Mitochondria are essential organelles in neurons providing appropriate energetic needs to maintain resting and action potentials as well as to modulate synaptic plasticity. Although neuronal events underlie various behavioral events, the behavior itself, such as voluntary exercise, feeds back to affect neuronal morphology and function as well as glial morphology and function. The hippocampal formation is a main site of synaptic plasticity induced by voluntary exercise. Here we show that voluntary exercise induces uncoupling protein 2 (UCP2) mRNA expression and mitochondrial oxygen consumption in coupled as well as uncoupled respiratory states in the hippocampus. These changes in mitochondrial metabolism coincided with an increase in mitochondrial number and dendritic spine synapses in granule cells of the dentate gyrus and the stratum radiatum of the CA1 region and were dependent on UCP2 expression, because in UCP2 knock-out mice such changes were not observed. Together, these observations reveal that a mitochondrial mechanism related to UCP2 function is essential for appropriate bioenergetic adaptation of neurons to increased neuronal activity and synaptic plasticity in response to exercise.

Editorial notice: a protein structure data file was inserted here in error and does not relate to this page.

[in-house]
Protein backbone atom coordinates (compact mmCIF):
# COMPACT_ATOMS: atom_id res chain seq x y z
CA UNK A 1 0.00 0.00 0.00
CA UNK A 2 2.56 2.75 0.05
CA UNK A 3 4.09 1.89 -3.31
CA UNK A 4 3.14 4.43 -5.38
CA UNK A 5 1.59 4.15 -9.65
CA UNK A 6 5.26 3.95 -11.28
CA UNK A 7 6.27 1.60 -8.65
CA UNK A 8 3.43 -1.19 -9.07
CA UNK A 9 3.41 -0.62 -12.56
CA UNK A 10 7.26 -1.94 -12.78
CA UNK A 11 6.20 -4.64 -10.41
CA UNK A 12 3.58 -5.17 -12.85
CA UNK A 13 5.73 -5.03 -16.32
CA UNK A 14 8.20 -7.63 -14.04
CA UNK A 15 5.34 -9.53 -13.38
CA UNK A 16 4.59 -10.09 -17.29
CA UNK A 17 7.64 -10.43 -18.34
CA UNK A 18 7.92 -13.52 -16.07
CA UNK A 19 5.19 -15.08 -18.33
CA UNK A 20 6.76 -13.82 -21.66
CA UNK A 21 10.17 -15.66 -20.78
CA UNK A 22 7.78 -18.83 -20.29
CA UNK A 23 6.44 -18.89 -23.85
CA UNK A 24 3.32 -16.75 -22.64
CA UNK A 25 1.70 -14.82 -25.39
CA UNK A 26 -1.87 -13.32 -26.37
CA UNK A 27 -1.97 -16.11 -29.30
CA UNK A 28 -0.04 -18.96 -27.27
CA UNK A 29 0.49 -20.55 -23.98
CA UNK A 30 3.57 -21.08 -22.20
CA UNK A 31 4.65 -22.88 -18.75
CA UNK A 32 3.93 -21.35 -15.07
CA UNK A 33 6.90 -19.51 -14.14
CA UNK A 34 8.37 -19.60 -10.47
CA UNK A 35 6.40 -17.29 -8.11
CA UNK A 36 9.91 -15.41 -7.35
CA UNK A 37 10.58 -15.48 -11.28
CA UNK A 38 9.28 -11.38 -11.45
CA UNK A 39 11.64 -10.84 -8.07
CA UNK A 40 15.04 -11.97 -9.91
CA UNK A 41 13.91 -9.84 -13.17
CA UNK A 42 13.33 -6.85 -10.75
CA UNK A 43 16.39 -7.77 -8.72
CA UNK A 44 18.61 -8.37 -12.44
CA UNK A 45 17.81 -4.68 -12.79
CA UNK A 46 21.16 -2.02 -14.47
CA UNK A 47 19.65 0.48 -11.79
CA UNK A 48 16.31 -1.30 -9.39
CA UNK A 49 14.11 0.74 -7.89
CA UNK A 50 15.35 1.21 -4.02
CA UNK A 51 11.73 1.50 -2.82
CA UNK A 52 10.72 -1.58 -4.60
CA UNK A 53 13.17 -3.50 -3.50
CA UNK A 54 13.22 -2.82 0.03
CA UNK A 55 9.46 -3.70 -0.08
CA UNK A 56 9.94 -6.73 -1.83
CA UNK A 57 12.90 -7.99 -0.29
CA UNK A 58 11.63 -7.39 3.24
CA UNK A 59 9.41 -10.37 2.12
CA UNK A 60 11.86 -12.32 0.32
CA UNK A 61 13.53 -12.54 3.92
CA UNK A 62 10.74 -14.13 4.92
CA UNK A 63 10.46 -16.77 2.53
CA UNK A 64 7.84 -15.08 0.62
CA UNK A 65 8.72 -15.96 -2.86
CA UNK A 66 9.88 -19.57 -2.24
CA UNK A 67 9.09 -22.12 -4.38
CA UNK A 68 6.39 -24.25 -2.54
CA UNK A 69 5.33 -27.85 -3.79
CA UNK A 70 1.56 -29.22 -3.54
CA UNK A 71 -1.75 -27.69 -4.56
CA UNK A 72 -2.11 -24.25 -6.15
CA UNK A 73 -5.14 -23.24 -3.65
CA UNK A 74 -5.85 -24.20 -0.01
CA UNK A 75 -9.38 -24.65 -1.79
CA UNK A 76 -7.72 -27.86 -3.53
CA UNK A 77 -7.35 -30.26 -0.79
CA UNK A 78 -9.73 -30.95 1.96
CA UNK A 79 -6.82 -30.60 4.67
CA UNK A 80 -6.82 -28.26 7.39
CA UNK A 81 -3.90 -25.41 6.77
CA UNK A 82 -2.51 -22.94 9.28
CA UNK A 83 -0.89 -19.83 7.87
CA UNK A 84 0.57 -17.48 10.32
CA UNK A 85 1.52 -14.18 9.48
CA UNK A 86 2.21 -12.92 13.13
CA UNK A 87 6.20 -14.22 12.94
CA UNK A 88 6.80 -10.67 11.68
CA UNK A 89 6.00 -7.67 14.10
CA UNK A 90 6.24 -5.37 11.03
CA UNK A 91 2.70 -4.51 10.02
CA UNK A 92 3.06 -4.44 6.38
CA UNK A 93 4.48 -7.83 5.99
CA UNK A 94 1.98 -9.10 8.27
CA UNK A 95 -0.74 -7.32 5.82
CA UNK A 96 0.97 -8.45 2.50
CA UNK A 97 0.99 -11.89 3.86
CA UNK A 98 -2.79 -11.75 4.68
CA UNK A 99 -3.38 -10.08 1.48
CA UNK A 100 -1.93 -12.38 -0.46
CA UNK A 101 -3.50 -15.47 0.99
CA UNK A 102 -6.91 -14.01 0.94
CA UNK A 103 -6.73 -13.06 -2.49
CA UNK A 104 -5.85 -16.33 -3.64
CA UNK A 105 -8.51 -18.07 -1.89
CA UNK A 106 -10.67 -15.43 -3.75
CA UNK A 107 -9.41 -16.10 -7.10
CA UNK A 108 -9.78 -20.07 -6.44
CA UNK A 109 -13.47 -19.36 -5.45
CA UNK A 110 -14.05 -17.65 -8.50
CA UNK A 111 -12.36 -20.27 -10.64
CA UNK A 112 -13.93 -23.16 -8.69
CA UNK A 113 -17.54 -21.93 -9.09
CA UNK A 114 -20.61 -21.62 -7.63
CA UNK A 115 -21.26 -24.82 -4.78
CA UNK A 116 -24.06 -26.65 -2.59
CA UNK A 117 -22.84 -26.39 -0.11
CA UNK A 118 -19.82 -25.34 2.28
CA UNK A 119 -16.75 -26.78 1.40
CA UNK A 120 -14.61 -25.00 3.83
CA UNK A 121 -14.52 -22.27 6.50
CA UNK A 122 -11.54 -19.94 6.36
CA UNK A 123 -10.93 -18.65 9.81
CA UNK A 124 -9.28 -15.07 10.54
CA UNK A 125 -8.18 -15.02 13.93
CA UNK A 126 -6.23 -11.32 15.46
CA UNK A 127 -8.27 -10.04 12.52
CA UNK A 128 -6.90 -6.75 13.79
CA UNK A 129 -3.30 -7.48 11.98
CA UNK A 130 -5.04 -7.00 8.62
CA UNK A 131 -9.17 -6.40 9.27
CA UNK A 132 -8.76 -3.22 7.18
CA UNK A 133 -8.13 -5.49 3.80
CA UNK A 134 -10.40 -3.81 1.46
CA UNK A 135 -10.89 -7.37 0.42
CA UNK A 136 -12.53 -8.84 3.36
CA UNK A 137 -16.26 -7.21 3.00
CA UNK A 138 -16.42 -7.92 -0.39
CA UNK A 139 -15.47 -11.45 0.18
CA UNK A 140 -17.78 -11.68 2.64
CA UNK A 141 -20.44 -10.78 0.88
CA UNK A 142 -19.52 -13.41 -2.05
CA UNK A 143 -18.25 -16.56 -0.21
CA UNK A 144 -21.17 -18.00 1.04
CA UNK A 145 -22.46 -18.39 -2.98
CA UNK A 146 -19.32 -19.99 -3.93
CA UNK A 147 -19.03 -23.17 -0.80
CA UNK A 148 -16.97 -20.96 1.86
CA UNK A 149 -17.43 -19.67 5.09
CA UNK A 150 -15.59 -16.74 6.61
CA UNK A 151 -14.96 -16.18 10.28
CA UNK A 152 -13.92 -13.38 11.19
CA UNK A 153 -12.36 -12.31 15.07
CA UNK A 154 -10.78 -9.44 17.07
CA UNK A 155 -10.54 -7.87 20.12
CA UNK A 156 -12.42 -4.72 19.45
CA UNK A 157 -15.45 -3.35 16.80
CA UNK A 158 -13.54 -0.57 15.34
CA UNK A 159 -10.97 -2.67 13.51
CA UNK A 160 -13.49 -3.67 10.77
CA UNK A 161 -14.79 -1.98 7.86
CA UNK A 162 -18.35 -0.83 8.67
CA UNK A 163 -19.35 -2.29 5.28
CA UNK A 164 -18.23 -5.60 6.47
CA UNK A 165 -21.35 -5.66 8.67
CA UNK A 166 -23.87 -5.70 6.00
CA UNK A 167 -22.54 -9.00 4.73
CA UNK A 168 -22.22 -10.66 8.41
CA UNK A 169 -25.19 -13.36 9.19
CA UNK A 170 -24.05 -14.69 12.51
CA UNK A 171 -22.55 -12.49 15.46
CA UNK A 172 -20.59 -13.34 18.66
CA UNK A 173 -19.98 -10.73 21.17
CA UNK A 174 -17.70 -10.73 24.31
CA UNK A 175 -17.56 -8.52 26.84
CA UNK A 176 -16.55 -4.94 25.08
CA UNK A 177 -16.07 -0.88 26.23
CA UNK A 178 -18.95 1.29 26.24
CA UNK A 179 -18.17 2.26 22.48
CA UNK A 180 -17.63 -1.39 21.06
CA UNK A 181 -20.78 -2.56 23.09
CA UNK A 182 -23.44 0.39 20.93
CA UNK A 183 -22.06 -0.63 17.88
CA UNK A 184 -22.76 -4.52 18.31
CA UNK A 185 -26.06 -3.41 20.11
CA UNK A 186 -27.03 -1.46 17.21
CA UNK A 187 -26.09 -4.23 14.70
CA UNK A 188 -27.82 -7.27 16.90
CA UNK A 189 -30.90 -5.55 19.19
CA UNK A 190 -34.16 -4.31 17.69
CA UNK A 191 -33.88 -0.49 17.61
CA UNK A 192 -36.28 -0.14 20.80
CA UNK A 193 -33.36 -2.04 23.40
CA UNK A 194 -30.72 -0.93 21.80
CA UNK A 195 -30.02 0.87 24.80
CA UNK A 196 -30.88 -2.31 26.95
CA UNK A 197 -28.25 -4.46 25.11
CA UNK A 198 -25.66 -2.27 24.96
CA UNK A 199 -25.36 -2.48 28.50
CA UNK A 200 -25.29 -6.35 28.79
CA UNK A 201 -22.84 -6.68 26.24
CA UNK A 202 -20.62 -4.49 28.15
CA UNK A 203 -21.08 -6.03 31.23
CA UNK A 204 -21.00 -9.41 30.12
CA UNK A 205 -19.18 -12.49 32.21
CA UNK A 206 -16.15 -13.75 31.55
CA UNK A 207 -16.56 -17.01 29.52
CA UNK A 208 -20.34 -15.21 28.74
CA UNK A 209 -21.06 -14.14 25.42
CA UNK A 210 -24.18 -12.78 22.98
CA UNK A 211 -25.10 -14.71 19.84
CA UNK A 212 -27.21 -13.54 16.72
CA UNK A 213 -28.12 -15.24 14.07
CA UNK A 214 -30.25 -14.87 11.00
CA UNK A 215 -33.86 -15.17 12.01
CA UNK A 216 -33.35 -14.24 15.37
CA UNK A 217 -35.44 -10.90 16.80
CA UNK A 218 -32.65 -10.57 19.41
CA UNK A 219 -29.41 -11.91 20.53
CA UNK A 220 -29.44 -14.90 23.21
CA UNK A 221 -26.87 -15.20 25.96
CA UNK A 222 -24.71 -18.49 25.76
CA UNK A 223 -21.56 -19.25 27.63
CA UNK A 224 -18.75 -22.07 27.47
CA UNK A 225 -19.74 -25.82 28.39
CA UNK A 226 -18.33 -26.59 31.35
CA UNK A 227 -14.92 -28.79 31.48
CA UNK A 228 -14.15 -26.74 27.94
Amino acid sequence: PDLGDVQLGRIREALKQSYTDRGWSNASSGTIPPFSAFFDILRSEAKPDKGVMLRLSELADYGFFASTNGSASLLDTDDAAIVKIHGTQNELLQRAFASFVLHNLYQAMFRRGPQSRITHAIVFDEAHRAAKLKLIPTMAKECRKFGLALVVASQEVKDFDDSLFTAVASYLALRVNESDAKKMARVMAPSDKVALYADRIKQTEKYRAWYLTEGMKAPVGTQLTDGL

|Pages (from-to)||10766 - 10771|
|Number of pages||6|
|Journal||Journal of Neuroscience|
|Publication status||Published - 2008|
Dietrich, M. O., Andrews, Z. B., & Horvath, T. L. (2008). Exercise-induced synaptogenesis in the hippocampus is dependent on UCP2-regulated mitochondrial adaptation. Journal of Neuroscience, 28(42), 10766 - 10771.